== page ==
Philosophy Gone Wild: Environmental Ethics

By Holmes Rolston III | Go to book overview

5
Values in Nature

"The world's largest monument to the world's smallest fish!" With that hyperbole, a Tennessee governor once lamented the apparent fate of the $116 million Tellico dam, stopped first by the Supreme Court and later by the Endangered Species Committee in order to save the three-inch snail darter, Percina tanasi. Congress afterward voted to finish the dam. The gates have been closed, the lake is filled, and the critical habitat is destroyed. It may be that the darter has been successfully transplanted, though the director of that project is doubtful. 1 If not, the dam will indeed be the world's largest gravestone--for which the tiny perch was sacrificed, the first deliberate extinction of one species by another--and we must then decide whether to view the dam as a monument of pride or of shame. The Dickey and Lincoln dams on the St. John River in Maine are being planned with the careful protection of the rediscovered Furbish lousewort, Pedicularis furbishiae, once thought extinct in the United States. A technologist may consider concern for these "lousy louseworts" to be "total stupidity." 2 A naturalist may be glad for test cases that force us to ask whether rare life forms are not worth more than those dam(n) machines. These dramatize an increasingly insistent question about what values we meet in nature, and scientists find themselves hardly better able than anyone else to answer it.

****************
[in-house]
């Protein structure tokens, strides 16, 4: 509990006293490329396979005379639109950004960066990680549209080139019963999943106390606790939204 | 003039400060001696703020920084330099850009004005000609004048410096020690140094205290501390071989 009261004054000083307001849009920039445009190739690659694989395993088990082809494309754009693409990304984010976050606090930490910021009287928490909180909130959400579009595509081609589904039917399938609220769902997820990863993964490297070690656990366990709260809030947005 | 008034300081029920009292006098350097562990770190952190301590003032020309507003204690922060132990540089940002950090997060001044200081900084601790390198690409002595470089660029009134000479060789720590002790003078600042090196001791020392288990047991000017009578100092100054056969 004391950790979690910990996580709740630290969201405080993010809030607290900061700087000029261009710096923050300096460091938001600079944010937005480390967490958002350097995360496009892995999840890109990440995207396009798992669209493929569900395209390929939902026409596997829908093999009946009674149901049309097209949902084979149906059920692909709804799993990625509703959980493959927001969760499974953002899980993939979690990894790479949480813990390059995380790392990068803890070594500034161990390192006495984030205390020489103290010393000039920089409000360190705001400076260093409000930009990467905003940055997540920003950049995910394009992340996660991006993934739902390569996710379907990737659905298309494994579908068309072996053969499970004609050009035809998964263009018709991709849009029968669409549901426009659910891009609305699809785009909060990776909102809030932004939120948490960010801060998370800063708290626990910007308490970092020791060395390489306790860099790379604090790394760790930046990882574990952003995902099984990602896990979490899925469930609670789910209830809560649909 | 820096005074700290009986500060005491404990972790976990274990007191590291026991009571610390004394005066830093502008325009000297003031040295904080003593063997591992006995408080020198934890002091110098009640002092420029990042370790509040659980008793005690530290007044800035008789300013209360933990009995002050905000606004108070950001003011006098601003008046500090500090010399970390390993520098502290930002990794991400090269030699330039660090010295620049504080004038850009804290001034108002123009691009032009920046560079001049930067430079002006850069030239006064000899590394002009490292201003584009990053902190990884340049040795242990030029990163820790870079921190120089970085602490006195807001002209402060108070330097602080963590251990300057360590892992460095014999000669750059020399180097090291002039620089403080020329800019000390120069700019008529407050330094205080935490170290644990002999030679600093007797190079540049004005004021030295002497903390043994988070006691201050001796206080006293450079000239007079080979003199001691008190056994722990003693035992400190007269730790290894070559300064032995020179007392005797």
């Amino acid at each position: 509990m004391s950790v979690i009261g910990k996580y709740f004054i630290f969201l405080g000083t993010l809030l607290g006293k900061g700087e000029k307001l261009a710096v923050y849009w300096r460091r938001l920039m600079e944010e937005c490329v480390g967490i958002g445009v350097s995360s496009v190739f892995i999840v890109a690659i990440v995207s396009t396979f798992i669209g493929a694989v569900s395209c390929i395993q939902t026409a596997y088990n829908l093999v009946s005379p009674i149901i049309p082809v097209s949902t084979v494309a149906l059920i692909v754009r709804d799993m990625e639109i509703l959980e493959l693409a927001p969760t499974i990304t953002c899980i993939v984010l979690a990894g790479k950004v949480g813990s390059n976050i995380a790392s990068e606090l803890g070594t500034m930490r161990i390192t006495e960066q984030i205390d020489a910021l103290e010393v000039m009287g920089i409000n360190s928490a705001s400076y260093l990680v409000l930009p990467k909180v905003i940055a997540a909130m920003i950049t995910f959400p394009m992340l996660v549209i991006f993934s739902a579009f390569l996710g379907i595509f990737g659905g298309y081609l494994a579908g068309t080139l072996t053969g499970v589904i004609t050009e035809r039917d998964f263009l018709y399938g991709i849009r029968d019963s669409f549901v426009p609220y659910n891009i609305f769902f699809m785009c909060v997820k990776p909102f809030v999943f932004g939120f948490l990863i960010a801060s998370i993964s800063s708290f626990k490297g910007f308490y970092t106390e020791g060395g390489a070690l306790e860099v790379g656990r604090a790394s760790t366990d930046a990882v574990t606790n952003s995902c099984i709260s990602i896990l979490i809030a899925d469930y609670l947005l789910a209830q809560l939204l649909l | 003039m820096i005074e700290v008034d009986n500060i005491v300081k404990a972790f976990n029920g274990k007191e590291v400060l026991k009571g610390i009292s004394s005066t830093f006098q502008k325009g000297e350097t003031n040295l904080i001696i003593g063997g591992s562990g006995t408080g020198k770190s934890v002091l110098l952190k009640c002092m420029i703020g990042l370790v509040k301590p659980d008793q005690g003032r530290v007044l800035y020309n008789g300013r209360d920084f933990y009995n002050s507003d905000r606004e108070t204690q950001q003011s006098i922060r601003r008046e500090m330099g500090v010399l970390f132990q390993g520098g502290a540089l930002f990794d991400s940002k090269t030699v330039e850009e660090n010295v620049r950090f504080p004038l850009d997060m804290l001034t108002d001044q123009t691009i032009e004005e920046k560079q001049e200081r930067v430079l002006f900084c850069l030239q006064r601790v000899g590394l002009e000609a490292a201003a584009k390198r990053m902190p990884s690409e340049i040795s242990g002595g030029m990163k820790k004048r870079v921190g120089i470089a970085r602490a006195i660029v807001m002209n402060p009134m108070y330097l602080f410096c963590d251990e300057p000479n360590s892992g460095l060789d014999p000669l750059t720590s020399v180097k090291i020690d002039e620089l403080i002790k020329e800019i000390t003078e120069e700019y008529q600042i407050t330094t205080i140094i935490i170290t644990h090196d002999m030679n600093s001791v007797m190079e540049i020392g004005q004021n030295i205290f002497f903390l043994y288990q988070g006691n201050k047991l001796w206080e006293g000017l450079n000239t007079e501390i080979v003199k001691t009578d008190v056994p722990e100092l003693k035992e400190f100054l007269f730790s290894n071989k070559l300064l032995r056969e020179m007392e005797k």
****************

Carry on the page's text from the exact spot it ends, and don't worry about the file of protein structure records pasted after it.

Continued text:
Value is the generic noun for any positive predicate, and it is commonplace to notice that in a strict sense science works only with neutral, descriptive predicates. This means, however, that science cannot teach us what we need most to know about nature, that is, how to value it. A partial response, relieving the embarrassment of scientists at the incompetence of their discipline here, is to point out that values are mental and ideal, not actual or material, so that objective value is no part of nature as such, and thus forms no part of science. Values appear only in the human response to the world. To ask about values in nature is, then, to form a misleading question, for values are only in people, created by their decisions.

____________________
Reprinted by permission from Environmental Ethics 3( 1981):113-128.

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Philosophy Gone Wild: Environmental Ethics
Table of contents

Table of contents

  • Title Page iii
  • Contents 7
  • Preface 9
  • I. Ethics and Nature 11
  • 1: Is There an Ecological Ethic? 12
  • Notes 28
  • 2: Can and Ought We to Follow Nature? 30
  • 3: Philosophical Aspects of the Environment 53
  • 4: The River of Life 61
  • Ii. Values in Nature 73
  • 5: Values in Nature 74
  • Notes 89
  • 6: Are Values in Nature Subjective or Objective? 91
  • 7: Values Gone Wild 118
  • Iii. Environmental Philosophy in Practice 143
  • 8: Just Environmental Business 144
  • Introduction 144
  • References 177
  • 9: Valuing Wildlands 180
  • Iv. Nature in Experience 221
  • 11: Lake Solitude 223
  • 12: Meditation at the Precambrian Contact 233
  • 13: Farewell, Washington County 241
  • 14: Nature and Human Emotions 248
  • Subject Index 263
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